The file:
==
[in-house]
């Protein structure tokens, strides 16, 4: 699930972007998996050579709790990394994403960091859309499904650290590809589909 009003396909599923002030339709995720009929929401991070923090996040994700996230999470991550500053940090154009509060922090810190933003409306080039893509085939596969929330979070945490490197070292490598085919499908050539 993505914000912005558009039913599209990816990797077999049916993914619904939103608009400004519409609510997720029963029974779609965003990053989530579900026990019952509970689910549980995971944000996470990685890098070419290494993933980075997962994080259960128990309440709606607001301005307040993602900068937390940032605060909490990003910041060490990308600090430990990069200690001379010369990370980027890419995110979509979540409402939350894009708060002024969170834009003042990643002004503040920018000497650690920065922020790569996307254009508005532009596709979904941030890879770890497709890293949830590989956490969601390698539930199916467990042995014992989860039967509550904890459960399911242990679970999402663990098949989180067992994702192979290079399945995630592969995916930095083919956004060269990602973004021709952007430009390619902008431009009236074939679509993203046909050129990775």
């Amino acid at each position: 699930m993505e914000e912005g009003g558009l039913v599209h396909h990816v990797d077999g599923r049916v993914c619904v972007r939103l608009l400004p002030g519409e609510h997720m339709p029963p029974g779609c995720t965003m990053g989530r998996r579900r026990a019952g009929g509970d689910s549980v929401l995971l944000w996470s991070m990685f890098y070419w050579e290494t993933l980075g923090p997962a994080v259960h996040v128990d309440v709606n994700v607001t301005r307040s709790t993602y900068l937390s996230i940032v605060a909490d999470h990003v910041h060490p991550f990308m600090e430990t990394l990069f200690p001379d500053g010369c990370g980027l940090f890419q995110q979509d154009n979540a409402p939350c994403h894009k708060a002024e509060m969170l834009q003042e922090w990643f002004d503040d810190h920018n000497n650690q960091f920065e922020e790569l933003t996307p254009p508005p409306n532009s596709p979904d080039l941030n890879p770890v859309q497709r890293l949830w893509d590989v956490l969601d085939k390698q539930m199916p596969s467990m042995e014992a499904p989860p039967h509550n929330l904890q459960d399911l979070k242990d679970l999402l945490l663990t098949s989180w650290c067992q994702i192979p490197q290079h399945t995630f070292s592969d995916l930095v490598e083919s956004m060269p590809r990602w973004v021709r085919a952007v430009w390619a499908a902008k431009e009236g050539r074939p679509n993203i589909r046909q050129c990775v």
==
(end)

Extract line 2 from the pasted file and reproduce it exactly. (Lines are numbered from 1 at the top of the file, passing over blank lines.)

């Protein structure tokens, strides 16, 4: 699930972007998996050579709790990394994403960091859309499904650290590809589909 009003396909599923002030339709995720009929929401991070923090996040994700996230999470991550500053940090154009509060922090810190933003409306080039893509085939596969929330979070945490490197070292490598085919499908050539 993505914000912005558009039913599209990816990797077999049916993914619904939103608009400004519409609510997720029963029974779609965003990053989530579900026990019952509970689910549980995971944000996470990685890098070419290494993933980075997962994080259960128990309440709606607001301005307040993602900068937390940032605060909490990003910041060490990308600090430990990069200690001379010369990370980027890419995110979509979540409402939350894009708060002024969170834009003042990643002004503040920018000497650690920065922020790569996307254009508005532009596709979904941030890879770890497709890293949830590989956490969601390698539930199916467990042995014992989860039967509550904890459960399911242990679970999402663990098949989180067992994702192979290079399945995630592969995916930095083919956004060269990602973004021709952007430009390619902008431009009236074939679509993203046909050129990775």